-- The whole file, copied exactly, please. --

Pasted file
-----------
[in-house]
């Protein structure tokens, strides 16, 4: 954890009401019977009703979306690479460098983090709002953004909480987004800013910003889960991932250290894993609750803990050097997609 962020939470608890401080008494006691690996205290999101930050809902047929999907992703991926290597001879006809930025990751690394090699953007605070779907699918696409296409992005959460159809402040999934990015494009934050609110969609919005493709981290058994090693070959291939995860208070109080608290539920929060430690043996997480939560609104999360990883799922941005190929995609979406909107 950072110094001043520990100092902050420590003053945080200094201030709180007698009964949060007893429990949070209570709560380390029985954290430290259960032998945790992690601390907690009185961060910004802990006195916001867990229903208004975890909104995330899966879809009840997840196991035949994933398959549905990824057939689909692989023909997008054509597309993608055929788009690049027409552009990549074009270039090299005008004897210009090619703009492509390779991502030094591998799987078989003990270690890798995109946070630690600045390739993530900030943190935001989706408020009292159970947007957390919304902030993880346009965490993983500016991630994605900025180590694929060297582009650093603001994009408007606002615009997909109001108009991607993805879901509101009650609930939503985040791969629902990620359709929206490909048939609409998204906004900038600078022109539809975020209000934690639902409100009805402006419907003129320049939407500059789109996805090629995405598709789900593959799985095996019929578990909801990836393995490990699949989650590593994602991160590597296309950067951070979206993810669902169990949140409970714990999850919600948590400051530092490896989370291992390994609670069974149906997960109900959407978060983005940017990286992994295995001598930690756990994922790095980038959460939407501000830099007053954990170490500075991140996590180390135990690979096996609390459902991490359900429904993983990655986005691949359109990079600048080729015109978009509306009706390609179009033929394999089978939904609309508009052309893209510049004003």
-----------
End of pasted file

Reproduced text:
[in-house]
């Protein structure tokens, strides 16, 4: 954890009401019977009703979306690479460098983090709002953004909480987004800013910003889960991932250290894993609750803990050097997609 962020939470608890401080008494006691690996205290999101930050809902047929999907992703991926290597001879006809930025990751690394090699953007605070779907699918696409296409992005959460159809402040999934990015494009934050609110969609919005493709981290058994090693070959291939995860208070109080608290539920929060430690043996997480939560609104999360990883799922941005190929995609979406909107 950072110094001043520990100092902050420590003053945080200094201030709180007698009964949060007893429990949070209570709560380390029985954290430290259960032998945790992690601390907690009185961060910004802990006195916001867990229903208004975890909104995330899966879809009840997840196991035949994933398959549905990824057939689909692989023909997008054509597309993608055929788009690049027409552009990549074009270039090299005008004897210009090619703009492509390779991502030094591998799987078989003990270690890798995109946070630690600045390739993530900030943190935001989706408020009292159970947007957390919304902030993880346009965490993983500016991630994605900025180590694929060297582009650093603001994009408007606002615009997909109001108009991607993805879901509101009650609930939503985040791969629902990620359709929206490909048939609409998204906004900038600078022109539809975020209000934690639902409100009805402006419907003129320049939407500059789109996805090629995405598709789900593959799985095996019929578990909801990836393995490990699949989650590593994602991160590597296309950067951070979206993810669902169990949140409970714990999850919600948590400051530092490896989370291992390994609670069974149906997960109900959407978060983005940017990286992994295995001598930690756990994922790095980038959460939407501000830099007053954990170490500075991140996590180390135990690979096996609390459902991490359900429904993983990655986005691949359109990079600048080729015109978009509306009706390609179009033929394999089978939904609309508009052309893209510049004003």